Trucking boss sentenced to 20 years for drug offence and fuel scam


SA trucking boss Reginald Roberts, 68, has been hit with combined jail sentences of 20 years and six months for his role in a massive meth bust and lodging false rebate claims for fuel.

Roberts had been sentenced in January to 10 years and six months in jail with a non-parole period of six years and 10 months for the 2018 $270m meth haul.

During sentencing for the drug charge, Judge Ian Press found that Roberts had not been a mastermind in importing the drugs but had taken a “substantial step” in ensuring the 313kg of meth reached the streets.

But that news had been supressed until this week while he was prosecuted by the Commonwealth Director of Public Prosecutions for creating fake transport businesses and lodging false rebate claims for fuel.

The drugs were discovered inside a crane jib.

Yesterday the District Court of South Australia sentenced Roberts to an additional 10 years in jail after being found guilty of obtaining a financial advantage by deception.

Between 2002 and 2006, Roberts, who already operated trucking businesses in South Australia, created three additional companies – Double R Logistics, Inter Link Freight Services, and Phillip Williams Pty Ltd.

He used false identities and lodged 75 fraudulent claims for more than 20 million litres of fuel, with no evidence that it was ever purchased or used under the Diesel and Alternative Fuels Grants Scheme and the Energy Grants Credit Scheme, which were designed to allow heavy road transport businesses to claim back 18.51 cents per litre of fuel used.

Following investigation, it was found that no trucks were registered to the businesses at the time, and searches at Roberts’s home and business found no business records to support more than $3.8 million of taxpayer money he’d claimed.

Assistant Commissioner Ian Read welcomed the sentence this week.

“This outcome demonstrates the ATO’s commitment to detecting and prosecuting tax crimes, no matter how long it has been,” Assistant Commissioner Ian Read said.

“We have a duty to the community to protect the integrity of the tax and super systems, and we have no tolerance for blatant fraud like we have seen in this case. Mr Roberts obtained an unfair advantage over Australians who are doing the right thing, robbing the Australian economy of millions that could have been spent on essential services. Tax crime is not victimless.”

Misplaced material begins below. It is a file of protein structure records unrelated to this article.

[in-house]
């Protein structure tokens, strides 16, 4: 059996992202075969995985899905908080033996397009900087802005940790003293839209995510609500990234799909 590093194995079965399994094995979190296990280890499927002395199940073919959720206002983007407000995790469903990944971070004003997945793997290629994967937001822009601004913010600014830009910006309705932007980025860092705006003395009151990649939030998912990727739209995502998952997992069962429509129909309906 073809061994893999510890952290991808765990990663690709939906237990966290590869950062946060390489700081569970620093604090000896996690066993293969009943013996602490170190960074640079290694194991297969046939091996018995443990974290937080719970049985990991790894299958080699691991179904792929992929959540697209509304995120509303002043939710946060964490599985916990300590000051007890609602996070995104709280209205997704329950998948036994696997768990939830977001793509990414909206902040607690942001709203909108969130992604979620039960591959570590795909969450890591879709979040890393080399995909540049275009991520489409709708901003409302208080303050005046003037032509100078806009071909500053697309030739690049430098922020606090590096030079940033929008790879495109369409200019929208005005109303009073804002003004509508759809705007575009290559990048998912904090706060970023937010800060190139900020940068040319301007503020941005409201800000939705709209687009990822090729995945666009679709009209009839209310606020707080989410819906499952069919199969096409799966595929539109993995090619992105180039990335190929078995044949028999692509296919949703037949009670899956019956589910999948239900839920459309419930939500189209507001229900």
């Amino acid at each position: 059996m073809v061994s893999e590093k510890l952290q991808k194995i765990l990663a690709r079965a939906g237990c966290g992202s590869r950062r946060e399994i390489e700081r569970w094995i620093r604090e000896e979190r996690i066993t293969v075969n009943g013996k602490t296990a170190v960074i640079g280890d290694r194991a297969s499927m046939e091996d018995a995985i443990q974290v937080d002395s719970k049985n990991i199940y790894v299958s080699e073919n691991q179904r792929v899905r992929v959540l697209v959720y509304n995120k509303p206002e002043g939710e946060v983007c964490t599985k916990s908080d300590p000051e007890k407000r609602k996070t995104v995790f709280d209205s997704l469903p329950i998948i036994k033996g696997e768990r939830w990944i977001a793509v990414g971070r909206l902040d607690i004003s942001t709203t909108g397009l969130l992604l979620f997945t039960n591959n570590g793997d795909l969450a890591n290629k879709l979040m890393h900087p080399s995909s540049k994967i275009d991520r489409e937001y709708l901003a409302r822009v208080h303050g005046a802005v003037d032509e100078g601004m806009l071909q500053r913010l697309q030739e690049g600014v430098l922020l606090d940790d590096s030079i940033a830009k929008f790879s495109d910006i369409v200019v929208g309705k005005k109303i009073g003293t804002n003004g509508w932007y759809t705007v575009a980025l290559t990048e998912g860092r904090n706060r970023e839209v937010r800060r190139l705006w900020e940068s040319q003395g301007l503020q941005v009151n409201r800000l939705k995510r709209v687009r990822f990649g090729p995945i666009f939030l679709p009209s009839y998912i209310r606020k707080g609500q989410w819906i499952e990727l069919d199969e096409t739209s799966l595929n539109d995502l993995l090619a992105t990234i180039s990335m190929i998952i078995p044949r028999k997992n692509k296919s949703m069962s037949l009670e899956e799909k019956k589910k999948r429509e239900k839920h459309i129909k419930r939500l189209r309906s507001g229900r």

Read said sentencing remarks from yesterday’s outcome spoke to the exhaustive analysis undertaken by the ATO in detecting this crime.

“Our investigation of large quantities of irrelevant documentation provided by Mr Roberts was described as a ‘Herculean’ task by his Honour Judge Stretton. This matter demonstrates we have the resources to actively uncover those trying to cheat the tax system,” Read said.

The Diesel and Alternative Fuel Grants Scheme and the Energy Grants Credit Scheme ran from 2000 to 2003, and 2003 to 2006 respectively before being replaced by fuel tax credits.

This scheme provides eligible businesses with a credit for the fuel tax that’s included in the price of fuel used in machinery, plant, equipment, heavy vehicles and light vehicles travelling off public or private roads.

“We have approximately 256,000 fuel tax credit registered clients and generally see high levels of compliance,” Read added.

“We undertake targeted compliance activity to address aggressive claiming and deliberate non-compliance and while most people do the right thing, those who deliberately try to cheat the tax system can expect to feel the full force of the law.”

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